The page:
Restoring Fish Passage at Head Tide Dam, Sheepscot River
The Head Tide Dam is a concrete gravity dam structure built in 1916 to power a mill after the previous wooden dam washed out several years earlier. After the close of the mills in 1949, the gates were removed opening the western abutment to active river flow. In the 1950’s, the eastern abutment was cut out to improve fish passage. Ultimately, these openings caused flow constriction, created a velocity barrier, and led to significant fish passage delays for Atlantic salmon, river herring, and American shad. A collaborative project was developed by the Town of Alna, the Atlantic Salmon Federation, and their partners to improve fish passage and also enhance the site. Dam removal was not a legal option because of a deed covenant on the Head Tide Dam thus the partners evaluated several alternative designs and utilized hydraulic modeling results and photo rendering as communications tools. The process facilitated eventual unanimous support to modify the western abutment and the Head Tide Dam Modification Project was completed in Fall 2019. The implemented project is the culmination of several decades of evaluation, discussion and planning by a variety of engaged groups. The presentation will provide an overview steps leading to the final project and explore the relationship of this site to the broader multi-site restoration initiative within the Sheepscot watershed by ASF and their partners.
Design and Construction of the Springs Dam Nature-like Fishway on the Saco River
Ralph D. Nelson, Jr., P.E.
Senior Civil Engineer, HDR, Portland, ME
The Cataract Hydroelectric Project, Licensed by the Federal Energy Regulatory Commission (FERC) is located in the lower Saco River in Saco and Biddeford Maine. The Cataract project was constructed in 1938, and consists of a series of four dams across two islands in the Saco River in Biddeford and Saco Maine. The Cataract Dam and the West Channel Dam are located at the head of the tide at Factory Island. The upstream dams at Springs Island also has two component dams; the Springs Dam and the Bradbury Dam. The Springs Island dams impound storage for operation of the downstream hydroelectric generating station located at the Cataract dam.
A FERC license issued in 1989 required fish passage at the Springs and Bradbury project dams. A 1994 Fish passage agreement with the State and Federal Resource Agencies resulted a 1997 fish passage construction project at the dams. A 2007 Saco River Fish Passage Settlement Agreement, addressing passage on the lower Saco River, included a requirement for further evaluation or modification of the 1997 lock and lift passage systems at the Bradbury and Springs. The 1997 lock and lift passage systems provided effective upstream passage for river herring and Atlantic salmon, but had not been as effective at passing American shad. The 2007 Agreement required modification of the existing systems or the installation and operation of a Denil-type fishway at the Springs Dam. Brookfield authorized HDR to begin design efforts starting with an evaluation of fish passage alternatives, and development of concepts and concept drawings for various alternatives. Ultimately, through negotiation with the State and Federal Agencies, the NLF concept was approved for final design and construction.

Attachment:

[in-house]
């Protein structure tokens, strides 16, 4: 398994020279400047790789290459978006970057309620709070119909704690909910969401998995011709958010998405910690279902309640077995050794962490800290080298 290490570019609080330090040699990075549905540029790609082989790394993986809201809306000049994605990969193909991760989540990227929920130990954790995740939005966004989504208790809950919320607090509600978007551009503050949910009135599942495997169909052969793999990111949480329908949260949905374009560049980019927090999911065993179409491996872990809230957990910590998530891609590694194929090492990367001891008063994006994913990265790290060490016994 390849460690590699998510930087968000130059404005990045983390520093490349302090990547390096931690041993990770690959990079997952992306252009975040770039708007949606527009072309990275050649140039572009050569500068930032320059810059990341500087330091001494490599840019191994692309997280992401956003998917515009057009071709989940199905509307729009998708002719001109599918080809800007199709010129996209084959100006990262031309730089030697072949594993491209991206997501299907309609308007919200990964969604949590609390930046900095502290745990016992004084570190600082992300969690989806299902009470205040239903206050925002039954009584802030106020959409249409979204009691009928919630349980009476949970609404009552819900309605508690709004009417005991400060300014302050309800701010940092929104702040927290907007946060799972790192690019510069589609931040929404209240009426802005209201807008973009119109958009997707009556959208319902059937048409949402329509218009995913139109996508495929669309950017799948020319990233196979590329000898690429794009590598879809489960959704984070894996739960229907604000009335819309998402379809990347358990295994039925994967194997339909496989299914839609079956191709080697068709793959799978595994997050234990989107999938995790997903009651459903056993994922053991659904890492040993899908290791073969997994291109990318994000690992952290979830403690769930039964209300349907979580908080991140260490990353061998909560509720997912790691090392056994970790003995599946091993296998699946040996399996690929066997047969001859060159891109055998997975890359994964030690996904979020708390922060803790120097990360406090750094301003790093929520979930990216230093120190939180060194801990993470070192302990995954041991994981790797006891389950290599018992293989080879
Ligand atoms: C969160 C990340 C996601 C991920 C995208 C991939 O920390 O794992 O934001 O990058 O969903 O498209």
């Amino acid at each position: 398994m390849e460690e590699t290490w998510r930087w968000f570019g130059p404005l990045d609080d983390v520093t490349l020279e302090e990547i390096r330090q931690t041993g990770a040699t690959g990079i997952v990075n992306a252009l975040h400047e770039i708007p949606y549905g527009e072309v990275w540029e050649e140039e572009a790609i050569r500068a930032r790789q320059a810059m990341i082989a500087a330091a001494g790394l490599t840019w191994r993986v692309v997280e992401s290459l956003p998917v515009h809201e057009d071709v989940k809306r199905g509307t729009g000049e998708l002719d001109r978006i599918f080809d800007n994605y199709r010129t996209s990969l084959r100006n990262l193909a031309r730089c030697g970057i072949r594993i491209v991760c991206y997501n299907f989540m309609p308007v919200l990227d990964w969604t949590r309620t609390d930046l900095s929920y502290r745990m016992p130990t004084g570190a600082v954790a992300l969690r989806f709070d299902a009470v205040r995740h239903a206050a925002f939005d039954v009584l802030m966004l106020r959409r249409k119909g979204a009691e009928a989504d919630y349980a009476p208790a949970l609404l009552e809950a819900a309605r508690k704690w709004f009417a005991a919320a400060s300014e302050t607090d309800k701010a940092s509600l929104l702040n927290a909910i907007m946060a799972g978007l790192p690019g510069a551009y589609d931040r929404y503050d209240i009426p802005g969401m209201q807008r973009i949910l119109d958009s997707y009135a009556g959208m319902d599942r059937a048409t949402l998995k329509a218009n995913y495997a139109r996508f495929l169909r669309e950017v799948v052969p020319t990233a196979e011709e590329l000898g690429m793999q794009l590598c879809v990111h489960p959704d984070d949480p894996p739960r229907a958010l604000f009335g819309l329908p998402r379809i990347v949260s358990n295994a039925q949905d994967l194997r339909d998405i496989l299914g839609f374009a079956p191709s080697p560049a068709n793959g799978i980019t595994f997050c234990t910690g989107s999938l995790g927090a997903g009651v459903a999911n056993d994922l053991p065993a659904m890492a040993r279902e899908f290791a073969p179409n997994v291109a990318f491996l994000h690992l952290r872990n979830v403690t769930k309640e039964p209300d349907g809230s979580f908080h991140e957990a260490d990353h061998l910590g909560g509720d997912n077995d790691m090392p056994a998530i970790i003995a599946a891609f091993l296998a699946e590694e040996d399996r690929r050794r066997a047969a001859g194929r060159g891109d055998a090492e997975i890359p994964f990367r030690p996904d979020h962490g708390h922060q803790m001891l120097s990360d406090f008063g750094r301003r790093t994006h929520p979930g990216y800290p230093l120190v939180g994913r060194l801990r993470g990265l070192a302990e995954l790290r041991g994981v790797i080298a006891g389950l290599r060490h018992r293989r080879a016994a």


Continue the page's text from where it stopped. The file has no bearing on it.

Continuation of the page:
Construction of the Springs Dam Nature-like Fishway (NLF) was completed in 2019. The construction of the NLF enhances volitional fish passage of target species (Atlantic salmon, American shad, Herring, American eel and other species) within the river. Design of the structure involved unique design challenges, including accommodating a two-foot headpond operation range, a four-foot tailwater operational range, high flow considerations, some construction work in the wet, modifications to the existing dam, and design for stability during flood flows. The Springs NLF is approximately 250 feet long, 100 foot wide, and was constructed by the Sargent Corporation using local materials for construction, including the use of large, locally sourced stones for creating weirs and pools and the local processing of materials for riprap and fill.
The Springs Dam Nature-like Fishway (NLF) was designed to provide volitional upstream and downstream passage and additional aquatic habitat for a wide variety of aquatic organisms and fish. The Springs NLF will require very limited maintenance while enhancing fish passage and will have a very long service life. The project included landscape plantings, walkways and benches for public access, as well as providing vistas of the fishway along the architectural fencing; all adding to the riparian character of downtown Saco.
Question and Answer Session
- Casey Clark
- Ben Mater
- Ben Naumann
- Eileen Bader Hall
- Michael Burke
- Maranda Nemeth
- Ralph D. Nelson